In August 1854, Henry David Thoreau published his, now, widely known and dearly read, "Walden". The book described many details of the life in a cabin near Walden Pond, but it was not just a descriptive journal of the place and survival skills Thoreau needed in order to live those two years, two months and two days in the wilderness. It is also a testemony of self-reliance and spiritual discovery, carrying within its pages reflections and thoughts about humanity, nature and life that only aloneness in the wild could offer. Thoreau's tone travels from a mildly teasing, satirical to one that is deeply reflective and echoes seriousness of a solitary monk. At one point, he mentions his irritability and one could say, disgust at the philanthropic prophets. "Men say, practically, Begin where you are and such as you are, without aiming mainly to become of more worth, and with kindness aforethought go about doing good. If I were to preach at all in this strain, I should say rather, Set about being good. As if the sun should stop when he had kindled his fires up to the splendor of a moon or a star of the sixth magnitude, and go about like a Robin Goodfellow, peeping in at every cottage window, inspiring lunatics, and tainting meats, and making darkness visible, instead of steadily increasing his genial heat and beneficence till he is of such brightness that no mortal can look him in the face, and then, and in the mean while too, going about the world in his own orbit, doing it good, or rather, as a truer philosophy has discovered, the world going about him getting good. When Phaeton, wishing to prove his heavenly birth by his beneficence, had the sun’s chariot but one day, and drove out of the beaten track, he burned several blocks of houses in the lower streets of heaven, and scorched the surface of the earth, and dried up every spring, and made the great desert of Sahara, till at length Jupiter hurled him headlong to the earth with a thunderbolt, and the sun, through grief at his death, did not shine for a year. There is no odor so bad as that which arises from goodness tainted. It is human, it is divine, carrion. If I knew for a certainty that a man was coming to my house with the conscious design of doing me good, I should run for my life, as from that dry and parching wind of the African deserts called the simoom, which fills the mouth and nose and ears and eyes with dust till you are suffocated, for fear that I should get some of his good done to me,—some of its virus mingled with my blood. No,—in this case I would rather suffer evil the natural way. A man is not a good man to me because he will feed me if I should be starving, or warm me if I should be freezing, or pull me out of a ditch if I should ever fall into one. I can find you a Newfoundland dog that will do as much. Philanthropy is not love for one’s fellow-man in the broadest sense." - "Walden", Henry David Thoreau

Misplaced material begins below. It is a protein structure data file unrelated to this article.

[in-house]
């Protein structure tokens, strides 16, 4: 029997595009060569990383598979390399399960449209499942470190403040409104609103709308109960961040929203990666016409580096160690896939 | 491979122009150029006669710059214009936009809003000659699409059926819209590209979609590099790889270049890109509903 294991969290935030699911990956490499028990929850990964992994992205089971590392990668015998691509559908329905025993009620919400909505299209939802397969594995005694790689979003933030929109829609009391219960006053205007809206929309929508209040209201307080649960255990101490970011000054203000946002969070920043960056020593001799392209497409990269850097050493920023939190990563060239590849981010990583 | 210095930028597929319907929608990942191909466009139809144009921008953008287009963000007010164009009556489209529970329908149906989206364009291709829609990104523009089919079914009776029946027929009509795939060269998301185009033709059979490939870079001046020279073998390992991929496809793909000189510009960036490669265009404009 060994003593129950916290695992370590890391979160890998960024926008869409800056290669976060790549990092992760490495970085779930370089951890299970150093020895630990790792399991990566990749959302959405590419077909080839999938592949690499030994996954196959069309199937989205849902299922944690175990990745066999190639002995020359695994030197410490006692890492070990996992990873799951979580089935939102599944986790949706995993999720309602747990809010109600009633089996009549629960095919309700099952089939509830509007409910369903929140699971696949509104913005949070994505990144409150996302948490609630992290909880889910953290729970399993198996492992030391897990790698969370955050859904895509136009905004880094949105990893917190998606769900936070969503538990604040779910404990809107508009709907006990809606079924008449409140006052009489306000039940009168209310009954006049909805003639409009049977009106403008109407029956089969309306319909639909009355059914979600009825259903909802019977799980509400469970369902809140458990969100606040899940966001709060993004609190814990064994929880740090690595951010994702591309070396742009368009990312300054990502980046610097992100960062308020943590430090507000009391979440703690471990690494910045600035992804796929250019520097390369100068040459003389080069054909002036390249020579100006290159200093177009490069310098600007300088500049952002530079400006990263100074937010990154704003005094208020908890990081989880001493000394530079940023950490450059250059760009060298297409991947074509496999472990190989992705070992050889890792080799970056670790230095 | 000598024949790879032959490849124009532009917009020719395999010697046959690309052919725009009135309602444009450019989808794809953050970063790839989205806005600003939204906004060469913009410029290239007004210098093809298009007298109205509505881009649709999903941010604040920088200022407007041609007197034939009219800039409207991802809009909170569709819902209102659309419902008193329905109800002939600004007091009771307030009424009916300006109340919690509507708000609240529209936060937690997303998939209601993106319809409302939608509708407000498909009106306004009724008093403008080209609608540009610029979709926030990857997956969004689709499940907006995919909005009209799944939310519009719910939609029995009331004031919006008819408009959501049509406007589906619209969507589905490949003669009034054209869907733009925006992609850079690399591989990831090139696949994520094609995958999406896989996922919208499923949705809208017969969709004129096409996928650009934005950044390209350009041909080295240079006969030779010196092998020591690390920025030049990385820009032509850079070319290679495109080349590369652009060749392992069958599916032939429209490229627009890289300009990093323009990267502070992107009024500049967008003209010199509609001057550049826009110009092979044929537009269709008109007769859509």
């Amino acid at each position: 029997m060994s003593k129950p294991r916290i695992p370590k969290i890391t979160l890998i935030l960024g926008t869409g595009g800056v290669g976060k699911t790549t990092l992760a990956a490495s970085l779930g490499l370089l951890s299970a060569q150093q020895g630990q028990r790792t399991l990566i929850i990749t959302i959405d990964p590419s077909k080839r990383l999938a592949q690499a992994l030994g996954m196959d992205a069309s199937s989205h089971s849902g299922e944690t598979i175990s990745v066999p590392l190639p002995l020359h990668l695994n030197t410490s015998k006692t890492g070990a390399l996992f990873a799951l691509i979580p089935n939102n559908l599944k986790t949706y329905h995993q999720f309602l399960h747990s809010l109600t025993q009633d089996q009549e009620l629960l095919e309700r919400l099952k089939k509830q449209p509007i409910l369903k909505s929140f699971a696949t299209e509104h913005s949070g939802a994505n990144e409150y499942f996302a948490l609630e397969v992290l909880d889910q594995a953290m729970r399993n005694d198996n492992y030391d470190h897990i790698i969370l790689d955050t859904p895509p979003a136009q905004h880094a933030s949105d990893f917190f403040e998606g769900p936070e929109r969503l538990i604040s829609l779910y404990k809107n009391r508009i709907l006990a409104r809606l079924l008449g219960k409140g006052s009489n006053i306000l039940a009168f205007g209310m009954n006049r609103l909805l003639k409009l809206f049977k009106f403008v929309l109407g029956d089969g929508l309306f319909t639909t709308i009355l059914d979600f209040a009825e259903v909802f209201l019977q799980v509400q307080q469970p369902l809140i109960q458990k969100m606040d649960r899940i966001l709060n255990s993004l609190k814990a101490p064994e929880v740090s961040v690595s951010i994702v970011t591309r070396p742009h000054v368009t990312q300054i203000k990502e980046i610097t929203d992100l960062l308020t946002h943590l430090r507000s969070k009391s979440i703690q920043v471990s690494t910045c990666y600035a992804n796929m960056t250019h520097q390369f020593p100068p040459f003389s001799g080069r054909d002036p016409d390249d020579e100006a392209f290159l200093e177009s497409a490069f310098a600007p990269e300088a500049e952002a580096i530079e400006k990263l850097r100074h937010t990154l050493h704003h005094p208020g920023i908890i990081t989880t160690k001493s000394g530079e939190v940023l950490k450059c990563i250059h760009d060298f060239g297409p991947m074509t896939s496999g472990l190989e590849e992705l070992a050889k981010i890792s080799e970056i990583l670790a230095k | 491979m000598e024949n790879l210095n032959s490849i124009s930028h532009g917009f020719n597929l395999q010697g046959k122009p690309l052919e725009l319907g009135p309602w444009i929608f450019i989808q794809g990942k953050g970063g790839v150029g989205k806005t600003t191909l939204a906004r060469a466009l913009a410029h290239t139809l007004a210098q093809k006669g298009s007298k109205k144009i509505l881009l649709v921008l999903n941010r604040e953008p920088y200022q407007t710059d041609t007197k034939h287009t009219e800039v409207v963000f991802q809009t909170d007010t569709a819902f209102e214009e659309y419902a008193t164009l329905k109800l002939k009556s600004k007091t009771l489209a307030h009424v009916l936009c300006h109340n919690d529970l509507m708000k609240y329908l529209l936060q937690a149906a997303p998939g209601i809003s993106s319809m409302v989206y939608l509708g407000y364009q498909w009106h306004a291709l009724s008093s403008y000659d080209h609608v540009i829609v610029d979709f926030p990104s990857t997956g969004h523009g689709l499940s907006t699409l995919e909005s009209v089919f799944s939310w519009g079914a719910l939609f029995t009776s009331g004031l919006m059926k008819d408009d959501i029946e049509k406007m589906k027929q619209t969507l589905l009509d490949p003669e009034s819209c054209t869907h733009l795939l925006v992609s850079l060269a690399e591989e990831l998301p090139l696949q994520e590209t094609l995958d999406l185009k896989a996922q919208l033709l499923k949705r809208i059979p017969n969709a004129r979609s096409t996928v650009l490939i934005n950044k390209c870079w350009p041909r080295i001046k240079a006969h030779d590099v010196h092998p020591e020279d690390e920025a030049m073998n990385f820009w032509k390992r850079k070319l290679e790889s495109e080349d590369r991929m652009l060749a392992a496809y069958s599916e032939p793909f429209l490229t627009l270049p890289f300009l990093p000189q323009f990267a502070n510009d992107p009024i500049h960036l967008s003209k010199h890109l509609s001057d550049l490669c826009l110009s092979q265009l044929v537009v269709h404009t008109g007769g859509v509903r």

The Vanity of Good